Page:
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I know questions like this are quickly closed according to your rules but this question is not about which one is better.

I have criteria as a Ubuntu user who wants to take a RedHat certification. My office wants me to take it. As I guess files would be arranged in a particular ways in the Debian family, I wanted to use a Desktop OS which is closed to RedHat instead. I am looking at stability, ease of use (I will be developing as well, mostly Java and maven stuff), the one which would not shutdown because of overheating and ideally one with nice package manager like Ubuntu's own.

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What's wrong with CentOS itself? For sure not openSUSE, methinks that is its own thing and not much to do with RedHat. If you are a ubuntu user, probably fedora will suit you best. –  goldilocks Sep 13 '13 at 16:10

4 Answers 4

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You may want to consider a Red Hat Linux Developer Suite subscription, which costs $99. Depending on the certification you're looking at, this may fit exactly what you need. And you can use it as a development system as well.

If free is a necessity, CentOS is probably your closest bet: it is a rebuild from Red Hat-provided sources and endeavors to be as close as possible where legally and technically possible. CentOS can be considered a "downstream" distribution from RHEL -- the packages flow from RHEL into CentOS.

On the other side, Fedora is the upstream distribution for RHEL. If you want to see where RHEL is going next and to contribute to that, Fedora is the place. It is also an excellent functional distribution in its own right -- for your development efforts, if you also track Fedora, you know you'll be going in the right direction for future releases.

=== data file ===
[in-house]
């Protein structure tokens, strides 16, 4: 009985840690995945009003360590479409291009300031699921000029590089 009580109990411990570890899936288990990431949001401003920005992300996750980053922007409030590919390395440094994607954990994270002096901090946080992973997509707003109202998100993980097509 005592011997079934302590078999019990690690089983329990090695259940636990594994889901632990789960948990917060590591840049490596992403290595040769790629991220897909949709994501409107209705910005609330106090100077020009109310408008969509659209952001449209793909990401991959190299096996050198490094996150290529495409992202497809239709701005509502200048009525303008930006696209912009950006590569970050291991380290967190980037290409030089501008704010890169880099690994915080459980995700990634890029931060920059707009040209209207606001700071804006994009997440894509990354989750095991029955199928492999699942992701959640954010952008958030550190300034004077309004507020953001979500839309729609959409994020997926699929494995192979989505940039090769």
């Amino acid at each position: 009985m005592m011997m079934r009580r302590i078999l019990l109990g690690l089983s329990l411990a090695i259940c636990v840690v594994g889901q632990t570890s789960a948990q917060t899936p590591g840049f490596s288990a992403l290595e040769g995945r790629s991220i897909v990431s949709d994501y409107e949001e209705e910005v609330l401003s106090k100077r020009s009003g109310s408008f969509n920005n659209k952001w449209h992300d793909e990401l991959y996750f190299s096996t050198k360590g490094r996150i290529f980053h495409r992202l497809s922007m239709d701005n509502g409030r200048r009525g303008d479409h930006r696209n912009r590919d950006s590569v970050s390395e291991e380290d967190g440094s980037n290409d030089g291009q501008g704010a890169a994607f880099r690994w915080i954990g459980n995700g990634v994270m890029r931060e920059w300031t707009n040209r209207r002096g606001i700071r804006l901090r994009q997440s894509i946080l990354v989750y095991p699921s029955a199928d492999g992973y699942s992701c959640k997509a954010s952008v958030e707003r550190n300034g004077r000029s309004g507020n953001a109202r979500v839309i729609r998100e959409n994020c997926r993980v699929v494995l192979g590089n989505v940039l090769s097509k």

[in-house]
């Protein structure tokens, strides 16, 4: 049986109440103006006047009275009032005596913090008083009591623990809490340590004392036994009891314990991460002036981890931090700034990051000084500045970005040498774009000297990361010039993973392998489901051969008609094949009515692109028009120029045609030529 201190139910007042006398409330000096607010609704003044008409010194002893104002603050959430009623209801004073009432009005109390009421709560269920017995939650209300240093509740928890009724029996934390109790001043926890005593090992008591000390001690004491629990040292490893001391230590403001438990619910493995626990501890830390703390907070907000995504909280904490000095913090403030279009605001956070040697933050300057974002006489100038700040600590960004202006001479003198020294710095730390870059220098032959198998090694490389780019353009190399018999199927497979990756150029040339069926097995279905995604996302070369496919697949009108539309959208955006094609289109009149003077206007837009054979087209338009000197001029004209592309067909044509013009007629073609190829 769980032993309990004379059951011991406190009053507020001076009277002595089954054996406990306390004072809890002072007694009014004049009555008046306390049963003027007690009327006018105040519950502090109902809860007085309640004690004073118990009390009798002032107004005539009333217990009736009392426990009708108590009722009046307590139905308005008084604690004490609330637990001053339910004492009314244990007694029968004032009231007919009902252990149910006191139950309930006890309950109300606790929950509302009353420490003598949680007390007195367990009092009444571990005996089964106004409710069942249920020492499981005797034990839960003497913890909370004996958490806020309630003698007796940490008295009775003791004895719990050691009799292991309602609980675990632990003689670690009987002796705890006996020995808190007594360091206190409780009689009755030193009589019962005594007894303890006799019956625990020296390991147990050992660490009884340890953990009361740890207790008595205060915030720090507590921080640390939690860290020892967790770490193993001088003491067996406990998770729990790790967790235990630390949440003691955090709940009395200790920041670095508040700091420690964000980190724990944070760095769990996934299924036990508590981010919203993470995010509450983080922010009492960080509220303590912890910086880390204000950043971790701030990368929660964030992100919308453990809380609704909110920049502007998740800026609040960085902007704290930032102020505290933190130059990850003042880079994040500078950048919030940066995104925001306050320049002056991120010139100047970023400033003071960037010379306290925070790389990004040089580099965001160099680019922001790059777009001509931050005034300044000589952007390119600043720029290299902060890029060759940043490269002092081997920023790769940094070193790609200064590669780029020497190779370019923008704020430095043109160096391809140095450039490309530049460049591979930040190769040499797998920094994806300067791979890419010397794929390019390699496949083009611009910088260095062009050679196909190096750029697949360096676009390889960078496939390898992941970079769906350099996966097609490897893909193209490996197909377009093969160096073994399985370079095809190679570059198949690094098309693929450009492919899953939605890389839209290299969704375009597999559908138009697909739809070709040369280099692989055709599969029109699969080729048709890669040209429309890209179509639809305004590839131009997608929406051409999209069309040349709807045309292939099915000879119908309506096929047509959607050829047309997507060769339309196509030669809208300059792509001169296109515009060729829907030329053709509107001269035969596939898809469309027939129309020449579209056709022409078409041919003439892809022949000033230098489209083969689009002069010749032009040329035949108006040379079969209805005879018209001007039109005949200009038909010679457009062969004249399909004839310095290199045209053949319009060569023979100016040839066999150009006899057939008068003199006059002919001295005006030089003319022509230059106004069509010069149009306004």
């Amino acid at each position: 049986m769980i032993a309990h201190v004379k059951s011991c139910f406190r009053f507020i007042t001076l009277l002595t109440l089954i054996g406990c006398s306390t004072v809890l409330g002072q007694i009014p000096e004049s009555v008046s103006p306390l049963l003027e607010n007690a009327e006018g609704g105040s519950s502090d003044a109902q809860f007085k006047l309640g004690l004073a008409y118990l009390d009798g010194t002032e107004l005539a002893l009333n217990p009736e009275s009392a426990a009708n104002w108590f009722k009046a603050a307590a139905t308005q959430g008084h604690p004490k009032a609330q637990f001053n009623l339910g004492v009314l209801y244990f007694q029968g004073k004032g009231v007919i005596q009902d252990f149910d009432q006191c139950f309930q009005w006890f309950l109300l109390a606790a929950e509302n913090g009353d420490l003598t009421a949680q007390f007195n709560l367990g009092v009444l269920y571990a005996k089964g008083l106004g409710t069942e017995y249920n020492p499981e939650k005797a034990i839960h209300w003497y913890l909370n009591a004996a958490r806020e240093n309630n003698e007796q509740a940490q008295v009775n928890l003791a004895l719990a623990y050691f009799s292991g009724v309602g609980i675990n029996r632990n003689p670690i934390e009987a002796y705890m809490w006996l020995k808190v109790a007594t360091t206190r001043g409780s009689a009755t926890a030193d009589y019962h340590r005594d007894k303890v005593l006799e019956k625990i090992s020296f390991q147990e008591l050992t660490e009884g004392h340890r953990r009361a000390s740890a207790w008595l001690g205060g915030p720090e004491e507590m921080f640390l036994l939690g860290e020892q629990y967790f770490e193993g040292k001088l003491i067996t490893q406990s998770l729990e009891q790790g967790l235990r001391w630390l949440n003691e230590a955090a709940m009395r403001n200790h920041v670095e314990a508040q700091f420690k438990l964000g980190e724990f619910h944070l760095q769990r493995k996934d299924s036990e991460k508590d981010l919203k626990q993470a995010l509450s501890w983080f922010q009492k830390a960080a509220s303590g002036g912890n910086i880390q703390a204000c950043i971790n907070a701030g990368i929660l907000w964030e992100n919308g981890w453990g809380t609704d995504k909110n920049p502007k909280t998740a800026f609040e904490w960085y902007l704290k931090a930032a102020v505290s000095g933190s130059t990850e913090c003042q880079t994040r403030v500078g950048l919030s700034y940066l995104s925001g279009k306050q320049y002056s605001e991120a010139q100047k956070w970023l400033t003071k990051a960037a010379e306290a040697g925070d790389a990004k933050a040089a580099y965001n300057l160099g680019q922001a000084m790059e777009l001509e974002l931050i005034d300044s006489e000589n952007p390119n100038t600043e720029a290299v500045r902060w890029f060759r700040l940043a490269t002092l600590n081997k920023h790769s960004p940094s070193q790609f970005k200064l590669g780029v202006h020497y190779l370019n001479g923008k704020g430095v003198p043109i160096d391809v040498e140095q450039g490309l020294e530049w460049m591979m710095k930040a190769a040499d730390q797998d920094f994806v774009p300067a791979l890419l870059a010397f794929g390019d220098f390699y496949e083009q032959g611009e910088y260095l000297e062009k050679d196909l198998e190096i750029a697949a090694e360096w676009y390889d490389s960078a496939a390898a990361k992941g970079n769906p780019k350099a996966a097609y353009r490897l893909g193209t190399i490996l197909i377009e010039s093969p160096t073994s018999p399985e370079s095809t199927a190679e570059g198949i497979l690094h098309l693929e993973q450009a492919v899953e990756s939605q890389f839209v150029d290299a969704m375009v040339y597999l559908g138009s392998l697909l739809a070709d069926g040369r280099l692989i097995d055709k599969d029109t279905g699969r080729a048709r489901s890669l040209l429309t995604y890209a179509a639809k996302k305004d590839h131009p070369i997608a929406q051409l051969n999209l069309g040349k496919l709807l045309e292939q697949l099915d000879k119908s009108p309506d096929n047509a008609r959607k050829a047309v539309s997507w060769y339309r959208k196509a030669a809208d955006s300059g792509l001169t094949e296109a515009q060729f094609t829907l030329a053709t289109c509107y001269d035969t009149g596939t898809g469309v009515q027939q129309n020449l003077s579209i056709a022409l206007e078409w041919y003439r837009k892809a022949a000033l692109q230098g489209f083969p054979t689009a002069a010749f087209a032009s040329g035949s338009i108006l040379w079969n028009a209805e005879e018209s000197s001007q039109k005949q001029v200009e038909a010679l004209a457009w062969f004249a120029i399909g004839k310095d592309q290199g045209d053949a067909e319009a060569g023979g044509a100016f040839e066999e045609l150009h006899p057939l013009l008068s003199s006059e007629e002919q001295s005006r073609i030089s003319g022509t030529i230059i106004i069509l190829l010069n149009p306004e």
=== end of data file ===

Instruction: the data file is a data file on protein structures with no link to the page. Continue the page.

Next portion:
Disclaimer: I work for Red Hat on the Fedora project. If you go for the for-pay version, that is awesome for me because it helps feed my family. If you go for Fedora, that's awesome too because that's what I help build. And if you go for CentOS, hey, at least it's in the family.

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It is perfectly feasible to run RHEL or CentOS as a desktop, provided you are willing to live with the fact that you won't always be using the latest-and-greatest software.

If you must use newer software, then the one you should use is the one that RHEL and CentOS in turn derive from: Fedora.

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Even with Fedora you'll likely find that newer things have changed slightly over RHEL/CentOS. OpenSUSE shouldn't even be a consideration given your requirements.

I would recommend that if you want to take a certification class on RHEL then use CentOS, since this distro is specifically geared to people that want to use RHEL without the licensing restrictions.

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RHEL is freely available for download and is closest to what you want (in fact it's exactly what you want).

CentOS is very similar to RHEL, but isn't RHEL. Fedora is based on RHEL, but contains cutting-edge software ages before it ends up in RHEL.

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